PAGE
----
The ‘092 patent specification states that “[t]he tone control circuit 604 retrieves data from the RAM 603 and computes the duration of lighting the light emitting diodes of the LED display device 601, then outputs pulse signals for turning on and off the light emitting diodes to the LED display device 601” as the most comprehensive description. Further, Figure 10 of the specification discloses a block 604 labelled “Gradation control unit (CPU).”

Nichia argued that Figure 10 provides sufficient structure by identifying the element 604 as a CPU. The Court disagreed. The disclosed structure is required to be more than simply a general-purpose computer or microprocessor. Aristocrat Technologies Australia Pty Ltd. v. International Game Technology, 521 F.3d 1328, 1334 (Fed. Cir. 2008). The specification must additionally identify a corresponding algorithm sufficient to transform the generic component into a special-purpose device.

Nichia then argued that the specification contains the requisite algorithm, disclosing that the tone control circuit “computes pulse time,” or “computes the during of lighting the light emitting diodes.” The Court again disagreed, finding that the description is insufficient to set forth a “step-by-step procedure for accomplishing a given result.” Ergo Licensing LLC v. CareFusion 303, Inc., 673 F.3d 1361, 1363 (Fed. Cir. 2012). Further, “[A] description of an algorithm that places no limitations on how values are calculated, combined, or weighed is insufficient to make the bounds of the claim understandable.” Ibormeith IP, LLC v. Mercedes-Benz USA, LLC, 732 F.3d 1376, 1382 (Fed. Cir. 2013)). Here, the algorithm states merely that values are computed, without providing insight into how this is performed. The language describes an outcome, not a means for achieving an outcome.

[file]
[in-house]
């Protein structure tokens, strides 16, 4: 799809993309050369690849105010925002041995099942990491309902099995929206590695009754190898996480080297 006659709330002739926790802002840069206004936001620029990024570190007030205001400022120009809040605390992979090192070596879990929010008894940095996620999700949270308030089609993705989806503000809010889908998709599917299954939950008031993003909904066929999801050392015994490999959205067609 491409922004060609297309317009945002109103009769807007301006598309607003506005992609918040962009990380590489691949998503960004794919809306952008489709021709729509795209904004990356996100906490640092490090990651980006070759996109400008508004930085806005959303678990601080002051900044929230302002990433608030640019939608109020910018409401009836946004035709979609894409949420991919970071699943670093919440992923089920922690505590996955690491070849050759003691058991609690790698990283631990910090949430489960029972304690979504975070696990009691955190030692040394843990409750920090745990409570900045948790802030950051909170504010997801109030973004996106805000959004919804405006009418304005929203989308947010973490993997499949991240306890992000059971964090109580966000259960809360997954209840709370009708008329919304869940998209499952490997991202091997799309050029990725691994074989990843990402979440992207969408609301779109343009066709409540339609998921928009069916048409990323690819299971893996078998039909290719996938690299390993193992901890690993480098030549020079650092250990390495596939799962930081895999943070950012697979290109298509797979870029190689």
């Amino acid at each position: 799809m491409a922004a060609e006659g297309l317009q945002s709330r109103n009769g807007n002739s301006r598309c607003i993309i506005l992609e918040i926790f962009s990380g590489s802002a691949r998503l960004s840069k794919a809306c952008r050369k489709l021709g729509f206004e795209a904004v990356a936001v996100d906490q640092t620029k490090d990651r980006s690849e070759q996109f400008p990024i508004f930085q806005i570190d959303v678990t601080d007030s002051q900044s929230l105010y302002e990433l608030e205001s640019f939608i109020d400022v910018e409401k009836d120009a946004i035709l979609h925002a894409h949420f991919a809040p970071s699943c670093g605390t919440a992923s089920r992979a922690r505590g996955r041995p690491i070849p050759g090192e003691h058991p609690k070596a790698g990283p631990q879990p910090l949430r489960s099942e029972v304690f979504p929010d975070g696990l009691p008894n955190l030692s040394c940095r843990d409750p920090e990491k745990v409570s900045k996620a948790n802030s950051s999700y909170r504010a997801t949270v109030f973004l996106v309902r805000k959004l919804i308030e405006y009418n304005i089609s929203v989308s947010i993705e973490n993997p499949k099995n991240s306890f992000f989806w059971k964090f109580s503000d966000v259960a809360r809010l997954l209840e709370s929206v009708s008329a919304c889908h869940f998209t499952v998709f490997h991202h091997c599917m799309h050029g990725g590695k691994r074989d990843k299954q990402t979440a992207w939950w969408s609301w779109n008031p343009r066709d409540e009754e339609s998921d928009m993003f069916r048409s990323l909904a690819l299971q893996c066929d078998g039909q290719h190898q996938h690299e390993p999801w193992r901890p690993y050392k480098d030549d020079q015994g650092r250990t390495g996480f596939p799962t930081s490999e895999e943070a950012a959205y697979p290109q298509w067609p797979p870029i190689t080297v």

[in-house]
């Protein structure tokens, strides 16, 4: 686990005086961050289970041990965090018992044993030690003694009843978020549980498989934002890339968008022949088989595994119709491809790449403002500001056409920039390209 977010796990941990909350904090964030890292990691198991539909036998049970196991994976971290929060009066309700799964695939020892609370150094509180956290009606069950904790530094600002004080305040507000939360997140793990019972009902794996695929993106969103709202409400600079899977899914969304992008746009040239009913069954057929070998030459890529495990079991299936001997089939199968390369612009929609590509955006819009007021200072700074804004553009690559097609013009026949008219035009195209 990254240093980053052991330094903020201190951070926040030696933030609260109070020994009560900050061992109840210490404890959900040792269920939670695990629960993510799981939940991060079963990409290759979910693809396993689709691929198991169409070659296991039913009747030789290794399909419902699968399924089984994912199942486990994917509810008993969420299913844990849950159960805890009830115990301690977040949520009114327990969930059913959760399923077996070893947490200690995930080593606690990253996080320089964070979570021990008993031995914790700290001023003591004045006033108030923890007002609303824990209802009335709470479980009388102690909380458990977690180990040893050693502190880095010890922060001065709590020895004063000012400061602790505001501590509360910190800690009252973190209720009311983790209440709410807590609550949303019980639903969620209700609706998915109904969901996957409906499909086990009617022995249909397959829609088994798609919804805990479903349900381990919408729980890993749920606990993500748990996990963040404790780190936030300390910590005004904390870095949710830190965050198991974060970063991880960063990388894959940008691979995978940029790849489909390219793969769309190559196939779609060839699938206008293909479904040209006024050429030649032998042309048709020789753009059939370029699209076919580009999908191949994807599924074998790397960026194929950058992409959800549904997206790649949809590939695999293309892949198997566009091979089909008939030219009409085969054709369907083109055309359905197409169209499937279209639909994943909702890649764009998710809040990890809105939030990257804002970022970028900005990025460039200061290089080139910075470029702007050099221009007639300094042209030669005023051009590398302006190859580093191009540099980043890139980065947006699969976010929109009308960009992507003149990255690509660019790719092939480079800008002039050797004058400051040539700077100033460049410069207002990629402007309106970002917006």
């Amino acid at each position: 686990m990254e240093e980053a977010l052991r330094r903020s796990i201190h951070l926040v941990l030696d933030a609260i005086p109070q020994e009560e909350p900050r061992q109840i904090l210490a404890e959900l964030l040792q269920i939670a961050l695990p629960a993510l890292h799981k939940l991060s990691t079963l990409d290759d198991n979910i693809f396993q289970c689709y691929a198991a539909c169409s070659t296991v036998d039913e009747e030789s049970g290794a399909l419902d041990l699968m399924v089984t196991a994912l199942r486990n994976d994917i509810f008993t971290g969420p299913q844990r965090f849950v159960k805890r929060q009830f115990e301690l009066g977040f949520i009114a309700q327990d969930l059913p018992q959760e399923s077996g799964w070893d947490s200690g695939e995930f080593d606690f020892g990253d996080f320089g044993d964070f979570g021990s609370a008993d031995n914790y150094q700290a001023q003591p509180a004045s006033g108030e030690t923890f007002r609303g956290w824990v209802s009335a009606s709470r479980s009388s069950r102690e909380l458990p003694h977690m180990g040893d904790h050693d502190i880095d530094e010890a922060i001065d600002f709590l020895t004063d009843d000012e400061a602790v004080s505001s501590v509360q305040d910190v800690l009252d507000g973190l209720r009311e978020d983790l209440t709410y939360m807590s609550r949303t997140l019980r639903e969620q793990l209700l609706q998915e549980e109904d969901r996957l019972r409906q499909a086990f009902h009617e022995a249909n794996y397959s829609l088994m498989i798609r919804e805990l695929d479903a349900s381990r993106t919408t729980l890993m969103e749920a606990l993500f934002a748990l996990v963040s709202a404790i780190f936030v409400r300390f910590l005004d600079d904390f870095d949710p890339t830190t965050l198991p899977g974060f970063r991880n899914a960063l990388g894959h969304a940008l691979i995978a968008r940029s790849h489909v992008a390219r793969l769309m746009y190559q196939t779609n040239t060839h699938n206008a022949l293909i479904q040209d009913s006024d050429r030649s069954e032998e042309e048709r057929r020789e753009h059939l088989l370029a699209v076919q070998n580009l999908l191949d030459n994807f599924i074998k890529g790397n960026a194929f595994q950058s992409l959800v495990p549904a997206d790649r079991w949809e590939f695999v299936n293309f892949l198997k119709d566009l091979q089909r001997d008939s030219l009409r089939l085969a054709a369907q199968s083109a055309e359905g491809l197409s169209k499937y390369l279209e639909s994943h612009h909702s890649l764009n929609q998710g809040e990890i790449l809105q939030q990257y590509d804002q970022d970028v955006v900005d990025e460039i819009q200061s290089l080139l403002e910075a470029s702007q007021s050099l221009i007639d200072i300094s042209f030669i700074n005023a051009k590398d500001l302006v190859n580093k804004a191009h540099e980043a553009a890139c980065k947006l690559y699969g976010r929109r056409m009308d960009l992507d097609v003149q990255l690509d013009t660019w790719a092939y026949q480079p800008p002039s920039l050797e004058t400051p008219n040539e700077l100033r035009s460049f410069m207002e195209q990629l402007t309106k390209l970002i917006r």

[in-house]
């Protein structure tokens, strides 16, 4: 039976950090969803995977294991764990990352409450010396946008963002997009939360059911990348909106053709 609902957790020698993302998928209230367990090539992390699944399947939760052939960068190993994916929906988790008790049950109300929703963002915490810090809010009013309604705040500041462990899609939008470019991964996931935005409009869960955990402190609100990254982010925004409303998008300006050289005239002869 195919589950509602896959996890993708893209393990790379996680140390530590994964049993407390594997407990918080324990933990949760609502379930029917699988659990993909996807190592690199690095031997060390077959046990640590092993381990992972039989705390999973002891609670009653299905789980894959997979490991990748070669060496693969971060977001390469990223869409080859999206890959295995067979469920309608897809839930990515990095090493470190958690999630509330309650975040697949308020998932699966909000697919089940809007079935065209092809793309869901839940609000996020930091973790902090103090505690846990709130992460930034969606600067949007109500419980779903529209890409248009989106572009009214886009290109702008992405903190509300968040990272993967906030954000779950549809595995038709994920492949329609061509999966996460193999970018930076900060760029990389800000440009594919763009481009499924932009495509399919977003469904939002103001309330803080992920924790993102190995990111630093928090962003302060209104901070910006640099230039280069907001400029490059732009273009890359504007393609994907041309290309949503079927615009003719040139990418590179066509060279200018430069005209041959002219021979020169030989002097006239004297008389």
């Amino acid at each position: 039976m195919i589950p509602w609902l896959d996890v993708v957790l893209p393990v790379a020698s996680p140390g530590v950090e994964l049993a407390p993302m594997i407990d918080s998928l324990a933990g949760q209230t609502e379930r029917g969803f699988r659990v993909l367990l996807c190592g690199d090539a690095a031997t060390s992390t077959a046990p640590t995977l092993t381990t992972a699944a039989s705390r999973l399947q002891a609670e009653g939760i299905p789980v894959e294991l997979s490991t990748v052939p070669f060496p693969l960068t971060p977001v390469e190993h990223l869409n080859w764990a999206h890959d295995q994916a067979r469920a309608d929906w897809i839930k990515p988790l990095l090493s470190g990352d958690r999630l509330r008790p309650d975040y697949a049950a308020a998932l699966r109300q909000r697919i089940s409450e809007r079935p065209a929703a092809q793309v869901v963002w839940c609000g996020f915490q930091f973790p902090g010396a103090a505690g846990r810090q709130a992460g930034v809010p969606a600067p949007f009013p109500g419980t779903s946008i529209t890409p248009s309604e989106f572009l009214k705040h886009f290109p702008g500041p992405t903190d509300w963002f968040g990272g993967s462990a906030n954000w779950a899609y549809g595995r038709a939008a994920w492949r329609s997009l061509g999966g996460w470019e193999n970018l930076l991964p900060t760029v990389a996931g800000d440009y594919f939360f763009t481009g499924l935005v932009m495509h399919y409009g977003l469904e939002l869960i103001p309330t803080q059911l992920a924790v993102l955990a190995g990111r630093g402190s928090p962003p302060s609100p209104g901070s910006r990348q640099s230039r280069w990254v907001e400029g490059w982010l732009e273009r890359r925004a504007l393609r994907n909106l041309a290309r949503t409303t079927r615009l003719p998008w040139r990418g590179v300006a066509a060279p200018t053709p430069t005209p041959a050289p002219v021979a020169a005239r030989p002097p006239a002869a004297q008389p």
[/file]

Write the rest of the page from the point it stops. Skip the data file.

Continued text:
Nichia further argued that the knowledge of a POSITA is sufficient to provide such an algorithm. The Court once again disagreed. “A patentee cannot avoid providing specificity as to structure simply because someone of ordinary skill in the art would be able to devise a means to perform the claimed function.” Function Media, L.L.C. v. Google, Inc., 708 F.3d 1310, 1319 (Fed. Cir. 2013). To allow that form of claiming under §112(6) would allow the patentee to claim all possible means of achieving a function.” Id.

The Court thus held claims 1 and 12 of the ‘092 patent to be invalid for being indefinite.

Lessons for Practice

Patent practitioners to need plan for means plus function constructions, whether intended or not. Describe sufficient structure and/or sufficient algorithmic detail in the claims, together with proper support in the specification. If means-plus-function claiming is intended, then explicitly state to what the claim terms refer.

Here, Plaintiff Nichia was not prepared for the narrow interpretation of the specification that resulted from the application of §112(6). It is an unfortunate result for Plaintiff, as, not-withstanding the Court’s analysis, a “tone control circuit” as required in this application is in fact, a simple, well known function, easily within the grasp of the person of skill in the art.